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Forum Home - Go Back > Pow Wow Arena > Ask PowWows.com Native American soldiers in WWI Native American soldiers in WWI

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Old 03-14-2017, 01:10 AM   #1
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Native American soldiers in WWI

I happened across a Smithsonian channel show called Americans Underground Secret City of WWI. Mostly it's about an underground quarry used as a bunker by American troops and a really interesting story in its own right, but they find places where the soldiers carved things into the stone walls. Some look like Native American themes and sure enough there were Passamaquody (probably spelling that wrong) tribal members who volunteered to go to war and they ended up in France. So there's a story of how that happened and what the carvings are....They also have a pretty cool follow up with current members of the tribe, many of whom are also vets.

Anyway, I thought it was amazing to think of these young men living in a stone bunker during a world war, making their mark there in the walls, and it's still there. To add a twist, they couldn't even vote in America at the time.

VIDEO: What Do Native American Carvings in French WWI Quarries Mean? from Americans Underground: Secret City of WWI | Smithsonian Channel
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Old 03-14-2017, 12:48 PM   #2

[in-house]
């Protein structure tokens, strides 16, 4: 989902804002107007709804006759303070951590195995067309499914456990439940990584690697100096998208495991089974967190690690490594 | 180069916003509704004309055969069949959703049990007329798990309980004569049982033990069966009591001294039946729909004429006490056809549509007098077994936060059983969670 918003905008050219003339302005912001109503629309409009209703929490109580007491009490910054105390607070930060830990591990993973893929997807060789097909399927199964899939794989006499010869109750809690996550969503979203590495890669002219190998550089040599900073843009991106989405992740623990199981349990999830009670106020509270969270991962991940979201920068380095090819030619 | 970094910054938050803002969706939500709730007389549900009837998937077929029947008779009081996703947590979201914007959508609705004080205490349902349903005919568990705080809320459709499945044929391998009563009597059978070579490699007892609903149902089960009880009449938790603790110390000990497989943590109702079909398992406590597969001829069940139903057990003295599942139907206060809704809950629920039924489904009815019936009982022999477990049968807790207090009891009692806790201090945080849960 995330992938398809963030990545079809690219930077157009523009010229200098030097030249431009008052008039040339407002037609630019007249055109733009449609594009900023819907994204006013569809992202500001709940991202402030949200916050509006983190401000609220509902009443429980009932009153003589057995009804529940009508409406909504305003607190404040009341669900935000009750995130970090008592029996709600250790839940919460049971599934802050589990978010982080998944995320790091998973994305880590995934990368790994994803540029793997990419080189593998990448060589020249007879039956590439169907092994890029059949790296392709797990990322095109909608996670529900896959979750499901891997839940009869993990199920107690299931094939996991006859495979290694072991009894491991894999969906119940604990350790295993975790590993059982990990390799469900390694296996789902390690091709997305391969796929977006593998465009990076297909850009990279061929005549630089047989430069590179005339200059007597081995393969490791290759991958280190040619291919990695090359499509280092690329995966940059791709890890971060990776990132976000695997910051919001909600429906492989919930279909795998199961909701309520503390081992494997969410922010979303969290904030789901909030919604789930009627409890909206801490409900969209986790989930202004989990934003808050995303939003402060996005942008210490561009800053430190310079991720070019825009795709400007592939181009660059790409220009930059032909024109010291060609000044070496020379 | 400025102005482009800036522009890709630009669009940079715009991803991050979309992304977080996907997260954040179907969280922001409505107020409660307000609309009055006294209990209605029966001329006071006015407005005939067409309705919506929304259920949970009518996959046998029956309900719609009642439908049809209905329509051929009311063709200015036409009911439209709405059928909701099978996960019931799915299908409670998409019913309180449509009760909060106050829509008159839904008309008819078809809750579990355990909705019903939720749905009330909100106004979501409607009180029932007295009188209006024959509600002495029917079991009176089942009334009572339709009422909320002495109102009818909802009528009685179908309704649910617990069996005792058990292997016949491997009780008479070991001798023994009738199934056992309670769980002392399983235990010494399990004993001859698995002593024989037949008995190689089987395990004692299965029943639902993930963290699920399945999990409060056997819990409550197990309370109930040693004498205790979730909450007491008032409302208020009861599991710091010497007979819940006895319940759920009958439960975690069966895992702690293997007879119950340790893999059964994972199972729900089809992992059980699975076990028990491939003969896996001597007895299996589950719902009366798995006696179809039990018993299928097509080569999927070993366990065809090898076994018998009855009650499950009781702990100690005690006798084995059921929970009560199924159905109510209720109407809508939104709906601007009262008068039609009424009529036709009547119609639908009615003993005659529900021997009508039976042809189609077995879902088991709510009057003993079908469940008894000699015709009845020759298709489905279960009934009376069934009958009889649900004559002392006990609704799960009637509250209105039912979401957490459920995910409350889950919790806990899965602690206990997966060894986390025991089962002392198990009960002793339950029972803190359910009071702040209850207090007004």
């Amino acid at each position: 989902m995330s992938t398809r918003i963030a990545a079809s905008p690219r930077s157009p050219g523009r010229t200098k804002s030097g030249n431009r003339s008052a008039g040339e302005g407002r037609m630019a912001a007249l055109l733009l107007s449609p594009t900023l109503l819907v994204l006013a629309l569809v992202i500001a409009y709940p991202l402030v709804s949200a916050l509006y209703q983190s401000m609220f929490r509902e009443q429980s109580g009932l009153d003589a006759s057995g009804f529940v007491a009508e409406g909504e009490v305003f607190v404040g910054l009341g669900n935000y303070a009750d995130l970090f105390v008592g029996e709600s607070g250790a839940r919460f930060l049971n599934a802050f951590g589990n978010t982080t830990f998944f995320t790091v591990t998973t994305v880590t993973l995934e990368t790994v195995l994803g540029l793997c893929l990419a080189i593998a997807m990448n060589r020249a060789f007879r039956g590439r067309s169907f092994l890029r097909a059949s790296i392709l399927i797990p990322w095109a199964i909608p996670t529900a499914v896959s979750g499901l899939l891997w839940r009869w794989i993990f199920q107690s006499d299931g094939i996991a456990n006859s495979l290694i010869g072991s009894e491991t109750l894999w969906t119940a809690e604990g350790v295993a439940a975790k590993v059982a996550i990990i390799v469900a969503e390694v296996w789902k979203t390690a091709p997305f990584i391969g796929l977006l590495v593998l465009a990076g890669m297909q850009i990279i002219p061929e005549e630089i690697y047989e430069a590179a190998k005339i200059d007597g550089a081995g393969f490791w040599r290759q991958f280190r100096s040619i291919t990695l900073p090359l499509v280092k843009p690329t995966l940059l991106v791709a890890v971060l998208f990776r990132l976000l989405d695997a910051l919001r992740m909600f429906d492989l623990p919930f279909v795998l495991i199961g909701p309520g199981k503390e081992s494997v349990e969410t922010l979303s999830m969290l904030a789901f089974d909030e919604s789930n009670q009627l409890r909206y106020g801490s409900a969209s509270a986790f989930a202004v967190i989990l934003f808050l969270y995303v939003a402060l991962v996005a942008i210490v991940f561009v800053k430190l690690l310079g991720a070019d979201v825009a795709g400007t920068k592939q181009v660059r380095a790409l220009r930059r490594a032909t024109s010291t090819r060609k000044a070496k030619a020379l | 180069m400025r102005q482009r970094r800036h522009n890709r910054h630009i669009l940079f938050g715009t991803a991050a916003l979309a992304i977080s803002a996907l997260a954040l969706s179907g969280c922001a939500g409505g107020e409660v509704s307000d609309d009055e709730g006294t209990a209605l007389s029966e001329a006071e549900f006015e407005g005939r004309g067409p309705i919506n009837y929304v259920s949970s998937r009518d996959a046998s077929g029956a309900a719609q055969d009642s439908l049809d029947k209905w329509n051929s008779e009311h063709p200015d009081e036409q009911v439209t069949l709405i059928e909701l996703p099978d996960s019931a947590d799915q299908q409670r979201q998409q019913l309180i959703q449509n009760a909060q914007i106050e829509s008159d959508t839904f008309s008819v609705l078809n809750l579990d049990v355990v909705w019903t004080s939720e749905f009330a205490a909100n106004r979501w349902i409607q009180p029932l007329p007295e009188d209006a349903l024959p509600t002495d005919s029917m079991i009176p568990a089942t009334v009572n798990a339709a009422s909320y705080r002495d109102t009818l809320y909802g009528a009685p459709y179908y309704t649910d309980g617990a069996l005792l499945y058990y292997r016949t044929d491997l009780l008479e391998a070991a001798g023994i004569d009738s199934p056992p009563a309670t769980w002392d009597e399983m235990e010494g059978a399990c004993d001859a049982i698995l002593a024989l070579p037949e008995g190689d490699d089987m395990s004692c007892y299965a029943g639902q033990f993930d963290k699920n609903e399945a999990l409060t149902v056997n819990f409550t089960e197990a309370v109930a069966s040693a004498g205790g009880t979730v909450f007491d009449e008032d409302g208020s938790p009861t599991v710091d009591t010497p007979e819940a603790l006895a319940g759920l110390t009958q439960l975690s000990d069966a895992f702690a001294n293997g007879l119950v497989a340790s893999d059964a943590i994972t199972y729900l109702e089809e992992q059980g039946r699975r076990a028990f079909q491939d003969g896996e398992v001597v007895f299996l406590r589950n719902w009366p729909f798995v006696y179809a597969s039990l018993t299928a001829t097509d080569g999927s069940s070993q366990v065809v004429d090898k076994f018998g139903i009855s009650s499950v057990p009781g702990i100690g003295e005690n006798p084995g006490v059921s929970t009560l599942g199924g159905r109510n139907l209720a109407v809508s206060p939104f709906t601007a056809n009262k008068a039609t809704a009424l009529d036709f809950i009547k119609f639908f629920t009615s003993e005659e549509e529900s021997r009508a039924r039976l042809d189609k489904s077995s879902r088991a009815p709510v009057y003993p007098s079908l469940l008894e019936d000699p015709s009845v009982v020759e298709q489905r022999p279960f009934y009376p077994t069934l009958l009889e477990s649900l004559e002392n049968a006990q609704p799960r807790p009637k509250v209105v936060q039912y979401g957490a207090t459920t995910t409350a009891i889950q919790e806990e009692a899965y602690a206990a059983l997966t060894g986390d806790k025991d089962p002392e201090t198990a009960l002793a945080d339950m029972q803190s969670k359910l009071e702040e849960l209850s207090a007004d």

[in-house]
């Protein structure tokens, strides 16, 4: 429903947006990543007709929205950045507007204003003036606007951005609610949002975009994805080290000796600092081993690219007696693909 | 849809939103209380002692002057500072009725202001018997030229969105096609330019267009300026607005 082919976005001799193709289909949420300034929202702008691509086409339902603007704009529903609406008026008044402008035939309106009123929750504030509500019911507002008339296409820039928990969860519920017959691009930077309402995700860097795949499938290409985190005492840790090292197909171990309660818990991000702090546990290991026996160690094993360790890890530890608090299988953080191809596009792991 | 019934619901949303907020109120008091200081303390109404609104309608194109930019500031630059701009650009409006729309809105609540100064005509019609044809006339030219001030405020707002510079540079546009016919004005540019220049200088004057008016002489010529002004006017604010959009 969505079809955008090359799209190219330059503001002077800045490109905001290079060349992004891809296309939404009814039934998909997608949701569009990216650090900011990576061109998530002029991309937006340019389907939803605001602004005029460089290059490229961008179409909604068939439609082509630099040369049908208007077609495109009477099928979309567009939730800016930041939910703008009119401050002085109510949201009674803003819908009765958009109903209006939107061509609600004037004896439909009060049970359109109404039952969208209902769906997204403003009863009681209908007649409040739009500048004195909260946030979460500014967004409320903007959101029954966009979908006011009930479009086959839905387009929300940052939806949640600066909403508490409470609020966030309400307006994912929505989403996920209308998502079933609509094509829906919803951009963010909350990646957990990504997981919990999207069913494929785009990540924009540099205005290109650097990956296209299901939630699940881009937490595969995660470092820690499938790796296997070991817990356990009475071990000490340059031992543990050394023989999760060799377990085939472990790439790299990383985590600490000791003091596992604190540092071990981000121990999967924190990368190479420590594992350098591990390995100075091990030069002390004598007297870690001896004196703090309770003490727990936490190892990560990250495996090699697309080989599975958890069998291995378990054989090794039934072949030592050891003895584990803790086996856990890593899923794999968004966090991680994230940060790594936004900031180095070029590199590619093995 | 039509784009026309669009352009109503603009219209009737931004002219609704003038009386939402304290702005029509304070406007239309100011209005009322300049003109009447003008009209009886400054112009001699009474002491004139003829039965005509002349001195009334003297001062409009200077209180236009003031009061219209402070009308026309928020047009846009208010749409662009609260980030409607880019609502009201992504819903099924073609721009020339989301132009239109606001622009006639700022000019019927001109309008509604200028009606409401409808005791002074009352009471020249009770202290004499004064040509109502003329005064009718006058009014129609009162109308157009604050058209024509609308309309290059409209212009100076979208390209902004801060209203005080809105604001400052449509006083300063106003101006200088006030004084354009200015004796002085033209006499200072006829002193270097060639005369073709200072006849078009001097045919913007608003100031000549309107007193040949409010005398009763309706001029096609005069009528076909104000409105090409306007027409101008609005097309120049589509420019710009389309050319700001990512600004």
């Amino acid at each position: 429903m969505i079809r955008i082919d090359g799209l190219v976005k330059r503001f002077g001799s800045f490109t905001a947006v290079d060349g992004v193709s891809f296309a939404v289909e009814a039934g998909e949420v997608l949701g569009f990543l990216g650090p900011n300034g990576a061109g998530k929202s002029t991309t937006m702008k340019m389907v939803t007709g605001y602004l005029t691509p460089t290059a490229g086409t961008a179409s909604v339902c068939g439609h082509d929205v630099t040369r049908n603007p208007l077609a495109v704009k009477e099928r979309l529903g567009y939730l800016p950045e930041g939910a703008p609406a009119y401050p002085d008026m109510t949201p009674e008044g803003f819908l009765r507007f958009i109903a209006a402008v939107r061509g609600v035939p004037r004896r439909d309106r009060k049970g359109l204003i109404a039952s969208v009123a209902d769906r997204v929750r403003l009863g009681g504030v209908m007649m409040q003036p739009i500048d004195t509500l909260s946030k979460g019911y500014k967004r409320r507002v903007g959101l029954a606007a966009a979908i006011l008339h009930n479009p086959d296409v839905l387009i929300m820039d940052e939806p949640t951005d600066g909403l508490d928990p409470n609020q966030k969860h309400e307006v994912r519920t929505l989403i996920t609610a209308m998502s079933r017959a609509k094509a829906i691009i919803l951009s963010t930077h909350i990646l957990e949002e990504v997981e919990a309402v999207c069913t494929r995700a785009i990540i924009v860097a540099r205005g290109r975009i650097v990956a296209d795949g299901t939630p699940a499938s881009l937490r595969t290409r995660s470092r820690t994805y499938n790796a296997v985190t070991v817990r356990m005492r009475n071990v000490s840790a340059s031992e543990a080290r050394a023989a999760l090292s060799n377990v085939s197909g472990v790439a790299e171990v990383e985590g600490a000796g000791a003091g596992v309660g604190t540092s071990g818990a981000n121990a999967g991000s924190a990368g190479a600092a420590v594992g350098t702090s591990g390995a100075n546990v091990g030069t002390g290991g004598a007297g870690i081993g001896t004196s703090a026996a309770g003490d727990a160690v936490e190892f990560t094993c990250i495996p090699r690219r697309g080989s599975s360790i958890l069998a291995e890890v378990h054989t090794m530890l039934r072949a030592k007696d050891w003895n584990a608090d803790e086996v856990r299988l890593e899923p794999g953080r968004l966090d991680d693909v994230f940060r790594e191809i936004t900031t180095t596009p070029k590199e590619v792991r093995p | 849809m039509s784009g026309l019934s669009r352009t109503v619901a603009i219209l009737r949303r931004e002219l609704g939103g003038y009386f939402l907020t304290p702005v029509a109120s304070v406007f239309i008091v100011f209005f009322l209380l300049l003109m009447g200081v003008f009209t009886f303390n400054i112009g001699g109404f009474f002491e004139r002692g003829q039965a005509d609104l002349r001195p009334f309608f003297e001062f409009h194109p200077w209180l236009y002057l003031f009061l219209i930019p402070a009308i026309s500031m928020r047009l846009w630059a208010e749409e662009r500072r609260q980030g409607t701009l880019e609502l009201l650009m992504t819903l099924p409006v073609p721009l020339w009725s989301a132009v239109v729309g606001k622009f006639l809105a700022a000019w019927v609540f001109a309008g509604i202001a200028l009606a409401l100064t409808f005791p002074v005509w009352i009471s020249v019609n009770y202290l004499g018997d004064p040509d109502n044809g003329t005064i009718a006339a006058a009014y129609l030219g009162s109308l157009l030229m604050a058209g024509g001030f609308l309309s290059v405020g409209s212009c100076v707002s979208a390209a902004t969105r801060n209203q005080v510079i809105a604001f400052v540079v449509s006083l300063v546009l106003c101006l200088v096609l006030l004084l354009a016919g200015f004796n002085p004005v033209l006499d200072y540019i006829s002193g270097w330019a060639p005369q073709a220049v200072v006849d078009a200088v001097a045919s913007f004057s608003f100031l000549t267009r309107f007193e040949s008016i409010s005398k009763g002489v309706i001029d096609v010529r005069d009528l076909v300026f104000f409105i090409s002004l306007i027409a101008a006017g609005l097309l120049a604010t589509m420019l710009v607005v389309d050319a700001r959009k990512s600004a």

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I happened across a Smithsonian channel show called Americans Underground Secret City of WWI. Mostly it's about an underground quarry used as a bunker by American troops and a really interesting story in its own right, but they find places where the soldiers carved things into the stone walls. Some look like Native American themes and sure enough there were Passamaquody (probably spelling that wrong) tribal members who volunteered to go to war and they ended up in France. So there's a story of how that happened and what the carvings are....They also have a pretty cool follow up with current members of the tribe, many of whom are also vets.

Anyway, I thought it was amazing to think of these young men living in a stone bunker during a world war, making their mark there in the walls, and it's still there. To add a twist, they couldn't even vote in America at the time.

VIDEO: What Do Native American Carvings in French WWI Quarries Mean? from Americans Underground: Secret City of WWI | Smithsonian Channel
Recently some increased interest in the role that Native Soldiers played in WW1 regarding Code Talking.
A little known fact that a number of Troops of various Tribes took part, the most documented were Chickasaws, Choctaws and to a smaller extent Cherokees and Creeks.
I have three ancestors that took part in the war my Grandpa, Great Uncle and a Cousin two made it back one lost his life there and was brought back and buried with full honors.
Native involvement with American troops go back before this was a Country on both sides of the line...
And further back with the British for we were allies with them thru the 1st big war.
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Old 03-18-2017, 02:06 AM   #3
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Originally Posted by Josiah View Post
Recently some increased interest in the role that Native Soldiers played in WW1 regarding Code Talking.
A little known fact that a number of Troops of various Tribes took part, the most documented were Chickasaws, Choctaws and to a smaller extent Cherokees and Creeks.